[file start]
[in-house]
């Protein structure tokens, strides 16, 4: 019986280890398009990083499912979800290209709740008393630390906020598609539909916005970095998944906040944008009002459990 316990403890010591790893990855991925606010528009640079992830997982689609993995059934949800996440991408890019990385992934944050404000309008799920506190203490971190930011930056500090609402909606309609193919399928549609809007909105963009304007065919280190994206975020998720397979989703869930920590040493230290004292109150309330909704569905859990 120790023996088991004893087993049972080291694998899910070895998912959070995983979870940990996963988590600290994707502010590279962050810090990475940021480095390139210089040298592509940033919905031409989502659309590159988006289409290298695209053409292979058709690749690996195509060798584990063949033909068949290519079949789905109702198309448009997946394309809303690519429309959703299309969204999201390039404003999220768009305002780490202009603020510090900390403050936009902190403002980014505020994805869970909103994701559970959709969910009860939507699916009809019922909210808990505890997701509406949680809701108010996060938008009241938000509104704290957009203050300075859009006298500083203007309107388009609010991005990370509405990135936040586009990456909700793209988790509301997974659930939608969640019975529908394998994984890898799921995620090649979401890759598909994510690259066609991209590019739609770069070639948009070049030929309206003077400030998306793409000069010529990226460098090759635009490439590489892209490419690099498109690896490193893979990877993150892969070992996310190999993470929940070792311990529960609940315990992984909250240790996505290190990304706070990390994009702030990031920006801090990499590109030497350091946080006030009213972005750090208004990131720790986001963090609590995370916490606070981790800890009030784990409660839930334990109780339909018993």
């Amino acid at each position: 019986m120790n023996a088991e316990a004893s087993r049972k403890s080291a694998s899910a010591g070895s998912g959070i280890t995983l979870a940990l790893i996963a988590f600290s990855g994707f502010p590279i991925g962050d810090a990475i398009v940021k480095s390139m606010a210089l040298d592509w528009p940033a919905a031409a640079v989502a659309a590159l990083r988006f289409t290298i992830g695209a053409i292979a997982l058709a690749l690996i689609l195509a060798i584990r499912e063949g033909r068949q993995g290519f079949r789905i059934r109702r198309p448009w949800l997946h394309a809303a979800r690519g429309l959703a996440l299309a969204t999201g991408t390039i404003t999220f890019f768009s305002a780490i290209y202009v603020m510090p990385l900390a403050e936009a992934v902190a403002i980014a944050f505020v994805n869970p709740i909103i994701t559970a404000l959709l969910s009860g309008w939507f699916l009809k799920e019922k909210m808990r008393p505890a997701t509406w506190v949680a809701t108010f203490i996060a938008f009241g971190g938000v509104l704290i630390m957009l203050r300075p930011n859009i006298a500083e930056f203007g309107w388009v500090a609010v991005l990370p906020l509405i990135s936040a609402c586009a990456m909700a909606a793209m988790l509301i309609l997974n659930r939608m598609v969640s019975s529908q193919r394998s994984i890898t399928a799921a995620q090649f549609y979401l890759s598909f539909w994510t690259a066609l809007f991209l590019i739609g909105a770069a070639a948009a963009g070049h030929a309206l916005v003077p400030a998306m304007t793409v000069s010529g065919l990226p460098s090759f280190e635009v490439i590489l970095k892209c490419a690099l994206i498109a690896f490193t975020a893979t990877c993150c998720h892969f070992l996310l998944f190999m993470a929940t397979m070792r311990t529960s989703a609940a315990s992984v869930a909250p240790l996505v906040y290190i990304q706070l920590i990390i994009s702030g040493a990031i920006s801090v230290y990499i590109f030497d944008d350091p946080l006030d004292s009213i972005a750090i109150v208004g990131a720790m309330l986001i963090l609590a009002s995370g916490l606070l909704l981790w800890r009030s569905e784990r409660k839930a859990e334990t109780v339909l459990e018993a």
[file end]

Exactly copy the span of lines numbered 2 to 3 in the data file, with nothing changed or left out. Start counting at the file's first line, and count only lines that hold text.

């Protein structure tokens, strides 16, 4: 019986280890398009990083499912979800290209709740008393630390906020598609539909916005970095998944906040944008009002459990 316990403890010591790893990855991925606010528009640079992830997982689609993995059934949800996440991408890019990385992934944050404000309008799920506190203490971190930011930056500090609402909606309609193919399928549609809007909105963009304007065919280190994206975020998720397979989703869930920590040493230290004292109150309330909704569905859990 120790023996088991004893087993049972080291694998899910070895998912959070995983979870940990996963988590600290994707502010590279962050810090990475940021480095390139210089040298592509940033919905031409989502659309590159988006289409290298695209053409292979058709690749690996195509060798584990063949033909068949290519079949789905109702198309448009997946394309809303690519429309959703299309969204999201390039404003999220768009305002780490202009603020510090900390403050936009902190403002980014505020994805869970909103994701559970959709969910009860939507699916009809019922909210808990505890997701509406949680809701108010996060938008009241938000509104704290957009203050300075859009006298500083203007309107388009609010991005990370509405990135936040586009990456909700793209988790509301997974659930939608969640019975529908394998994984890898799921995620090649979401890759598909994510690259066609991209590019739609770069070639948009070049030929309206003077400030998306793409000069010529990226460098090759635009490439590489892209490419690099498109690896490193893979990877993150892969070992996310190999993470929940070792311990529960609940315990992984909250240790996505290190990304706070990390994009702030990031920006801090990499590109030497350091946080006030009213972005750090208004990131720790986001963090609590995370916490606070981790800890009030784990409660839930334990109780339909018993």
């Amino acid at each position: 019986m120790n023996a088991e316990a004893s087993r049972k403890s080291a694998s899910a010591g070895s998912g959070i280890t995983l979870a940990l790893i996963a988590f600290s990855g994707f502010p590279i991925g962050d810090a990475i398009v940021k480095s390139m606010a210089l040298d592509w528009p940033a919905a031409a640079v989502a659309a590159l990083r988006f289409t290298i992830g695209a053409i292979a997982l058709a690749l690996i689609l195509a060798i584990r499912e063949g033909r068949q993995g290519f079949r789905i059934r109702r198309p448009w949800l997946h394309a809303a979800r690519g429309l959703a996440l299309a969204t999201g991408t390039i404003t999220f890019f768009s305002a780490i290209y202009v603020m510090p990385l900390a403050e936009a992934v902190a403002i980014a944050f505020v994805n869970p709740i909103i994701t559970a404000l959709l969910s009860g309008w939507f699916l009809k799920e019922k909210m808990r008393p505890a997701t509406w506190v949680a809701t108010f203490i996060a938008f009241g971190g938000v509104l704290i630390m957009l203050r300075p930011n859009i006298a500083e930056f203007g309107w388009v500090a609010v991005l990370p906020l509405i990135s936040a609402c586009a990456m909700a909606a793209m988790l509301i309609l997974n659930r939608m598609v969640s019975s529908q193919r394998s994984i890898t399928a799921a995620q090649f549609y979401l890759s598909f539909w994510t690259a066609l809007f991209l590019i739609g909105a770069a070639a948009a963009g070049h030929a309206l916005v003077p400030a998306m304007t793409v000069s010529g065919l990226p460098s090759f280190e635009v490439i590489l970095k892209c490419a690099l994206i498109a690896f490193t975020a893979t990877c993150c998720h892969f070992l996310l998944f190999m993470a929940t397979m070792r311990t529960s989703a609940a315990s992984v869930a909250p240790l996505v906040y290190i990304q706070l920590i990390i994009s702030g040493a990031i920006s801090v230290y990499i590109f030497d944008d350091p946080l006030d004292s009213i972005a750090i109150v208004g990131a720790m309330l986001i963090l609590a009002s995370g916490l606070l909704l981790w800890r009030s569905e784990r409660k839930a859990e334990t109780v339909l459990e018993a």